The level of voluntary donations in China remains low due to a lack of awareness and fear. The ghost of a high-profile scandal in which thousands of people contracted HIV in the 1990s after selling their blood to unsanitary, often state-run clinics, continues to haunt public memory and dissuade people from stepping into the mobile donation vans seen in prominent public squares in most cities. Blood dealers, lurking around government-run donation centers, also deter volunteers.

Only 14 million people — or 1.05% of the population — donated blood in 2016, according to the National Health and Family Planning Commission. The World Health Organization (WHO) says that in order to maintain an adequate blood supply, about 3% of the population needs to be blood donors.

The Beijing Red Cross Blood Centre announced on its website on Feb. 25, that it is trying to secure blood supplies in various ways. This includes increasing the number of mobile blood donation centers, encouraging group donations by university students and military men, and scouting for inter-provincial transfers.

But these interprovincial transfers from places including Hebei, Shanxi, Hubei, and Hunan have led to a public backlash.

One Weibo user from Hunan with the online moniker “Wenshi” said he was angry to learn that the province’s blood supplies were being diverted to Beijing, because his mother’s liver operation was postponed thrice due to a lack of blood at his local hospital.

Big hospitals in Beijing are trying to find ways to get around the regulation. Peking University People’s Hospital, the Aerospace Center Hospital and others have written to relatives of past and present patients and asked them to donate platelets at the hospital, which would then be transferred to the local blood bank.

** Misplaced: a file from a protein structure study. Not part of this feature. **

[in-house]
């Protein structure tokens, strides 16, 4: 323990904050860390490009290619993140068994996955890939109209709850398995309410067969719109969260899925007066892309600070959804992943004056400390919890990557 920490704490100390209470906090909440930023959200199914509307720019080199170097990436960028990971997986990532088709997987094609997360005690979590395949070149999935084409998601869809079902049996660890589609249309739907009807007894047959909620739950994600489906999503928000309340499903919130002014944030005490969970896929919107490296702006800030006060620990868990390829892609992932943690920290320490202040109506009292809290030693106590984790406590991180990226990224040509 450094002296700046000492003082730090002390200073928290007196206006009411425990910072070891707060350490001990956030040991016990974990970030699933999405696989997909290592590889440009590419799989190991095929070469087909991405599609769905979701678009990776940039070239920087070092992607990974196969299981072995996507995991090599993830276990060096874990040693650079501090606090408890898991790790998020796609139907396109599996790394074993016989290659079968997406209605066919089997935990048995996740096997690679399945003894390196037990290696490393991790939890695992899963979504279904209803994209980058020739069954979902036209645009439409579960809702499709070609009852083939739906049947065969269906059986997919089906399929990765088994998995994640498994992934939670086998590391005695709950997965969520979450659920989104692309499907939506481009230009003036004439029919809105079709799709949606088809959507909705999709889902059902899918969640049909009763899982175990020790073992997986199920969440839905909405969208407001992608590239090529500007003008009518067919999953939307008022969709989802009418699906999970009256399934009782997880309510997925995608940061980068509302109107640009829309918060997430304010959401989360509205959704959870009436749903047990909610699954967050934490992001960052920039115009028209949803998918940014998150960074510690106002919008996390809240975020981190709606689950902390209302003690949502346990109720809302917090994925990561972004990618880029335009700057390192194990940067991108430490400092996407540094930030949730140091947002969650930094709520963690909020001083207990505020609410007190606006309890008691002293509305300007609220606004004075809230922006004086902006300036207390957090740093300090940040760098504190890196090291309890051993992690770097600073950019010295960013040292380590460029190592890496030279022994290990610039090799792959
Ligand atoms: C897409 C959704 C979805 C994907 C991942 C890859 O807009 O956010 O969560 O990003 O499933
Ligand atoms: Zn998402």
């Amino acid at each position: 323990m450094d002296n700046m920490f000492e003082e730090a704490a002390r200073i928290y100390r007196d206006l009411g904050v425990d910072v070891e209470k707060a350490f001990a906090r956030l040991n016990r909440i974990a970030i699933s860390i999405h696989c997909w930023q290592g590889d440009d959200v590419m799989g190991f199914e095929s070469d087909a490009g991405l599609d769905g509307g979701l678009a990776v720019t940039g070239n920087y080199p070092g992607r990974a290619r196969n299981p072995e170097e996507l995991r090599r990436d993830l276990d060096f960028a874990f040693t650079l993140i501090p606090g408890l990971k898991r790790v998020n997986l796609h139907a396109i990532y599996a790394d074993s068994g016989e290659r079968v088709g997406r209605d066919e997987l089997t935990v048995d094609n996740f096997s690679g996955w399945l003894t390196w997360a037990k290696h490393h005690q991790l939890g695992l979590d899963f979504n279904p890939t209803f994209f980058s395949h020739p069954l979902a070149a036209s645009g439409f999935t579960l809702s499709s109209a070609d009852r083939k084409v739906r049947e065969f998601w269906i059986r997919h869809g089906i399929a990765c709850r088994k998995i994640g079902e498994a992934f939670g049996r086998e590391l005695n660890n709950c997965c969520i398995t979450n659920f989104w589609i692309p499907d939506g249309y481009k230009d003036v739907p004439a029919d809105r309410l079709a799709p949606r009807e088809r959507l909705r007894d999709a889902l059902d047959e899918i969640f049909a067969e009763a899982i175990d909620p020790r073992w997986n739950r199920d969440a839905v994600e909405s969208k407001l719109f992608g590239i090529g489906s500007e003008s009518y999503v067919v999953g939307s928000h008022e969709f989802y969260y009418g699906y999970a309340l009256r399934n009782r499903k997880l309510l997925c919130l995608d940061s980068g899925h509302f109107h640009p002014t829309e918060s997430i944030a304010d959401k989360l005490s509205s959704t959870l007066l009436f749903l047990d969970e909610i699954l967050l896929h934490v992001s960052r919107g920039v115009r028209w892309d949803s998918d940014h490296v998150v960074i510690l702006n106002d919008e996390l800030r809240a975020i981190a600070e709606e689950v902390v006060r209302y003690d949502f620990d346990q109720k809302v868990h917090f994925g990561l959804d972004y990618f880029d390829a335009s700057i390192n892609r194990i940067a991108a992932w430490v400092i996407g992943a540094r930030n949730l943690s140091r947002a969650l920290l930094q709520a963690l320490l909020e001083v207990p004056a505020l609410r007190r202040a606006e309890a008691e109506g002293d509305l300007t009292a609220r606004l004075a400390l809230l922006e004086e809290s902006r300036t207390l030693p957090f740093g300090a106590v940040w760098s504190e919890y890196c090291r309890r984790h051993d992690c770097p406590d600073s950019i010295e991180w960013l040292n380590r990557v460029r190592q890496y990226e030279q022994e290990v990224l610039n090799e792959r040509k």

But, efforts to quickly ramp up donations have faced a bottleneck. A volunteer at Peking University People’s Hospital said its donation center was only processing 20 people a day. Also, majority of those who have responded to the distress call were first time donors, and on average, only about 60% of them were qualified to give blood.

“Blood supply is so tight that it’s being rationed now,” according to a Beijing health-care official who wished to remain anonymous. While hospitals were earlier allowed to maintain reserves in case of emergencies now “blood banks are told to issue blood products to hospitals for specific cases. Special groups such as pregnant women and infants get priority; second on the list are patients with blood disorders such as leukemia. But this means other routine operations are being pushed back by days or weeks until blood is available.”

Crushing ‘blood heads’

Despite the chaos it has created, China’s top health authority — the National Health and Family Planning Commission (NHFPC) — appears confident about its new policy.

On Feb. 1, the NHFPC told Beijing News that the decision was made after a careful study of the national blood supply.

“Judging from the nationwide development of voluntary, unpaid blood donations, and experts’ research and analysis, China is ready to put an end to the family or replacement blood donation system,” the NHFPC said. “Therefore, [we have] demanded that the whole nation to stop this practice by the end of March 2018, except in remote areas.”

After the rule came into effect, many doctors took to social media to say they were not consulted before this decision was made. This created extra work for censors who were busy taking down posts critical of the policy, including stories of suffering from patients.

Meanwhile, a similar crisis is unfolding in Shanghai, Tianjin and Wuhan, regions that had also called an end to family donations before Beijing. Chinese media reports show that many desperate patients are now turning to the same blood brokers that the government was trying to clamp down on.

Contact reporter Poornima Weerasekara (